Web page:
Pioneer Journals

By C. Evans

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Be patient in afflictions, … for, lo, I am with thee (D&C 24:8).

September 12, 1845

My heart is breaking. Today my best friend slapped my face. I had finished helping Mrs. Thompson prepare the sewing circle, so I ran outside to be with the other girls. Rowena, Hattie, and my dearest friend, Sally, were hemming sheets under the maple. I had snatched glimpses of them while I worked, sharing some delicious secret, and I could scarcely wait to hear it.

The girls stood when they saw me coming. Then Sally stepped forward and slapped me across the cheek. “Hazel Alice Williams,” she said in an awful voice, “henceforth and forever you are banned from the Gainesville Junior Sewing Circle!”

“What have I done?” I asked.

“Are you a Mormon?” Sally demanded.

The question surprised me. What did that have to do with this?

“Were you and your father baptized by those Mormon missionaries?” Sally demanded again.

When I nodded, she hissed, “Then you are an infidel and a devil!”

She shoved me, and I turned and ran. Is this what being a Mormon means?

September 23, 1995

I know I was excited about moving, but I really miss my friends. Today before science class began, a girl two rows over called out, “Trisha, are you a Mormon?”

Suddenly the chatter stopped. All eyes turned to me. I said yes.

One of the boys asked, “What’s a Norman?”

The girl said, “Not Norman, Gregg. Mormon. It’s a church.”

“They don’t believe in Jesus Christ,” someone piped up.

“Yes, we do,” I protested, but the bell rang and drowned out my words.

I heard someone across the room say, “My dad says Mormons are really weird.”

I’m the only Mormon in this whole school. Will I ever have any friends?

November 19, 1845

Today I asked Father to teach me to chop and split wood. He replied that Mother would not have wanted me to do a man’s work. That is true. Mother always wanted me to be a lady. But Father has too much to do. He can get no man to help with the farm and no woman to help in the house because we are Mormons. I explained that I keep running out of wood for the range, and if we want hot meals, I must learn to handle an ax.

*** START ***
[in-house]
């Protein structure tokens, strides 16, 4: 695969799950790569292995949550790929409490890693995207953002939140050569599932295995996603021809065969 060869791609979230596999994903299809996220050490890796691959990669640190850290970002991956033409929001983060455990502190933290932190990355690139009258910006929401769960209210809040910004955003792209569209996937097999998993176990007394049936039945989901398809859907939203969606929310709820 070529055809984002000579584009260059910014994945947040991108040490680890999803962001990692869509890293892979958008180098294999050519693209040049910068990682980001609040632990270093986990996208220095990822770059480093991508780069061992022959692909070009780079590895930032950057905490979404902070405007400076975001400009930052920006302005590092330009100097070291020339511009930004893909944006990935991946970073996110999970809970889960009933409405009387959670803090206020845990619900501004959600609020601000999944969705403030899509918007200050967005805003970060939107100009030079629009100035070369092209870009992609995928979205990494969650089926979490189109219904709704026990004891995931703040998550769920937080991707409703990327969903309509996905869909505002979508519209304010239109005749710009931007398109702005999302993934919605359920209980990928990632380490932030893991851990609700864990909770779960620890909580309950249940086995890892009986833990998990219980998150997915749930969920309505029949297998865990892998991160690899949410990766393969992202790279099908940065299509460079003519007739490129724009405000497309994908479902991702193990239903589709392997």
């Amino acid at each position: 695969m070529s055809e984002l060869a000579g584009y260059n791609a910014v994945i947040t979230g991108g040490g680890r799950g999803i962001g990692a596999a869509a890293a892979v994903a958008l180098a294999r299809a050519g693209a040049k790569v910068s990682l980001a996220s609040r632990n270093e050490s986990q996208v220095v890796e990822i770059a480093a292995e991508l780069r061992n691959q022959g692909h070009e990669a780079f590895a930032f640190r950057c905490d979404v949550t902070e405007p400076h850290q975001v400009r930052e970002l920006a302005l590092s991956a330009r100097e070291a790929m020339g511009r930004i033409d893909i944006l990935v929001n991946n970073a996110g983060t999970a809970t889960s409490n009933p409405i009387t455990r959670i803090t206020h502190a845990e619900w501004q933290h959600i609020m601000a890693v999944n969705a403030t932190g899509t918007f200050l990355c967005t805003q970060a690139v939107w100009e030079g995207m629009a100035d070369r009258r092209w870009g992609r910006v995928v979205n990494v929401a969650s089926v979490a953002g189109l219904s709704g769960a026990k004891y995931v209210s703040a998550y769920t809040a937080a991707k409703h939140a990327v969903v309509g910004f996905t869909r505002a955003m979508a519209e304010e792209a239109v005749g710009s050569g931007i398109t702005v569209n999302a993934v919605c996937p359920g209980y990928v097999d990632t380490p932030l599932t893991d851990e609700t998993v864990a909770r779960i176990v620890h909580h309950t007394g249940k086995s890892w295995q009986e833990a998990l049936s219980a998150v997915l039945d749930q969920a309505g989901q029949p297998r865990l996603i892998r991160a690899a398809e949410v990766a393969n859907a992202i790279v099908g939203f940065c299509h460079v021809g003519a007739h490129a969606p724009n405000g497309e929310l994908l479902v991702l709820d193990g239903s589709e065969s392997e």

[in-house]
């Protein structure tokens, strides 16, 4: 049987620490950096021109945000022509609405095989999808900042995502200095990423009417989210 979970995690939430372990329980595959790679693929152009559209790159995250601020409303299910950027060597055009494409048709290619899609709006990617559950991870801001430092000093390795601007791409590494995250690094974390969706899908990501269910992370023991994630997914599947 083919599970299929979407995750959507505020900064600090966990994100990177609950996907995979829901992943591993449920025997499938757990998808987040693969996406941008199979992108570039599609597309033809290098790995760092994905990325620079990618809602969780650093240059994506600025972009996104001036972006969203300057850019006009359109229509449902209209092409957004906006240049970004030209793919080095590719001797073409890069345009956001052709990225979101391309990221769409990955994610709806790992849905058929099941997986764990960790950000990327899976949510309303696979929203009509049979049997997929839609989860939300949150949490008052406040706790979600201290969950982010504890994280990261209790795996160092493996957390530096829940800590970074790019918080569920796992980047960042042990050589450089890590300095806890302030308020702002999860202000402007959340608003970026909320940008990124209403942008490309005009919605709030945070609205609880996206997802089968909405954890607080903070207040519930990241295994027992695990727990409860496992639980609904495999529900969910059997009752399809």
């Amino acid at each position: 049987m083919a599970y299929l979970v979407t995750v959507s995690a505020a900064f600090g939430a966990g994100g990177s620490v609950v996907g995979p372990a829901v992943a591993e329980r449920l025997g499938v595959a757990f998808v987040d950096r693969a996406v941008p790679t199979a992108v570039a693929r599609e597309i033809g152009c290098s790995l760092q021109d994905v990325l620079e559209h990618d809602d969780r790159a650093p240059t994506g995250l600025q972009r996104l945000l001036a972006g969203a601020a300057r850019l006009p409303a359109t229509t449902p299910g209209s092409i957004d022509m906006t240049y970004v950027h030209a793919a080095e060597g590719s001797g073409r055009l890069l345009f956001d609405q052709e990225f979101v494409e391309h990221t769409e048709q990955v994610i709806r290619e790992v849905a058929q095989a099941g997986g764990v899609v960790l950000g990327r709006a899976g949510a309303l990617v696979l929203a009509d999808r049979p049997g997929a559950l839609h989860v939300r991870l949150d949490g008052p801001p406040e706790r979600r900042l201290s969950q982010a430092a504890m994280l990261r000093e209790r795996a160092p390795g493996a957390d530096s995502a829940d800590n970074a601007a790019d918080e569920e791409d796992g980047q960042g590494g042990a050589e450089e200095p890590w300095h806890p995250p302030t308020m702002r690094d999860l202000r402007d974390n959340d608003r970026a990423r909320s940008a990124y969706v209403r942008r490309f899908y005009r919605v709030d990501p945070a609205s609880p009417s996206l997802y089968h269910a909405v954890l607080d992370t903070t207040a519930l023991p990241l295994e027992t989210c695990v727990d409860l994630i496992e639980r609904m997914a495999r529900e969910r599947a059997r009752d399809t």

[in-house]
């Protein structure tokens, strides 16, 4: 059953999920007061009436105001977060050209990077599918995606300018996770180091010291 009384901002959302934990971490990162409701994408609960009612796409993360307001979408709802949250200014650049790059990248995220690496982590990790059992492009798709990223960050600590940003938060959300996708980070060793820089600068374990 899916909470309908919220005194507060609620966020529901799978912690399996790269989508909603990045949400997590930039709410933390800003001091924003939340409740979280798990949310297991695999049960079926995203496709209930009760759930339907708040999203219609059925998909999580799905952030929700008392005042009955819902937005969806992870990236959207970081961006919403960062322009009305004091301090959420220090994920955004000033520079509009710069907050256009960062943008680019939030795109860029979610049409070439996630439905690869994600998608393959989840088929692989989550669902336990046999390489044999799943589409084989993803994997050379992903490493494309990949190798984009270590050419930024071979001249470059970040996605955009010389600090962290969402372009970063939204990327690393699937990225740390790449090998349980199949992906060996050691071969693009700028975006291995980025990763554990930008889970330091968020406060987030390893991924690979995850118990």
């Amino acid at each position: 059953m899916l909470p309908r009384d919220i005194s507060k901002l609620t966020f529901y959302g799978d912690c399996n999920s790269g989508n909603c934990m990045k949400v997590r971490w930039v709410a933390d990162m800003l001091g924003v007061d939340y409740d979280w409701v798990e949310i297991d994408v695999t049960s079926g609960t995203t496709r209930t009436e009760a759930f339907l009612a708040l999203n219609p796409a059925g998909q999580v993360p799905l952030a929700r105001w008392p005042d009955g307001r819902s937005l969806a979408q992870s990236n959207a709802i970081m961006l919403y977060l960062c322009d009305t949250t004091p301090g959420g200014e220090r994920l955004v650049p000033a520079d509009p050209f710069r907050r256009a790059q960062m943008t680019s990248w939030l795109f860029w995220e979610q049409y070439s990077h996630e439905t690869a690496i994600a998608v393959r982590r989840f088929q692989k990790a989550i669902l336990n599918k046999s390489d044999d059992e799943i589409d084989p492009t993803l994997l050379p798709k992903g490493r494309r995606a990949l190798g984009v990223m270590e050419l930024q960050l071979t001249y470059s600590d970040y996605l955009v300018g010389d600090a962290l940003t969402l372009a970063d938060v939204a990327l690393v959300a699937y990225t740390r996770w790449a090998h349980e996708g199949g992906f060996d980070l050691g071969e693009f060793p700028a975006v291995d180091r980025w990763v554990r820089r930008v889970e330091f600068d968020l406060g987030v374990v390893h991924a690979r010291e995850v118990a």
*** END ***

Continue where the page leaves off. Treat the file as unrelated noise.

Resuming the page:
So he taught me. It is harder than it appears, and tonight my hands are blistered badly. I intend to wear my second-best Sunday gloves tomorrow when I chop.

November 2, 1995

Tonight I asked Mom to teach me how to cook from scratch, like she used to before Dad died and she had to go to work. I’m tired of watching her worry about bills, and I know that cooking from scratch would save money and be healthier.

“It would take a lot of your time,” she said. I said I figured it was time for me to pull my share of the load. Mom hugged me tight. “OK,” she laughed. “Lesson one …”

March 9, 1846

Father and I are ready to leave in the morning to join the Saints. Uncle Samuel came today all the way from Avery to persuade Father to give up Mormonism. My dearest cousin, Lydia, came with him. I haven’t seen Lydia since Mother’s funeral. Lydia told me that I needn’t go with Father. I could live with her family. She said Father had been deluded and led astray by the Mormons.

I told Lydia that I also believed the Mormon church is the only true church on earth.

She said, “But that Joseph Smith is dead now. Father said he was possessed by devils!”

My heart hurt when I heard those words. “No,” I told her, “Joseph Smith was a prophet just like the prophets in the Bible. I know this is true!”

Lydia stared at me. “I feel sorry for you. I guess we’ll never see each other again.”

Am I going to be without friends for the rest of my life?

February 1, 1996

They changed our basketball game from Tuesday to Monday. Because it’s a really important game, Coach said we would have a practice on Sunday afternoon.

“I can’t practice on Sunday,” I told him.

“I know that you’re a Mormon,” he replied, “but this is really important. I’ll talk to your mother.”

“It won’t make any difference,” I told him. “I still won’t be able to come.”

All the girls were staring. “Are you going to be in church?” one asked.

“No,” I answered. “My church is in the morning.”

“Well, where are you going in the afternoon?”

“Nowhere, I guess,” I said. “Just home.”

“Then what’s the problem?”

“It’s the Sabbath,” I mumbled. After a lot of exchanged looks and rolled eyes, they went into the locker room, leaving me sitting alone on the bench.

I wish I had a close friend.

October 23, 1846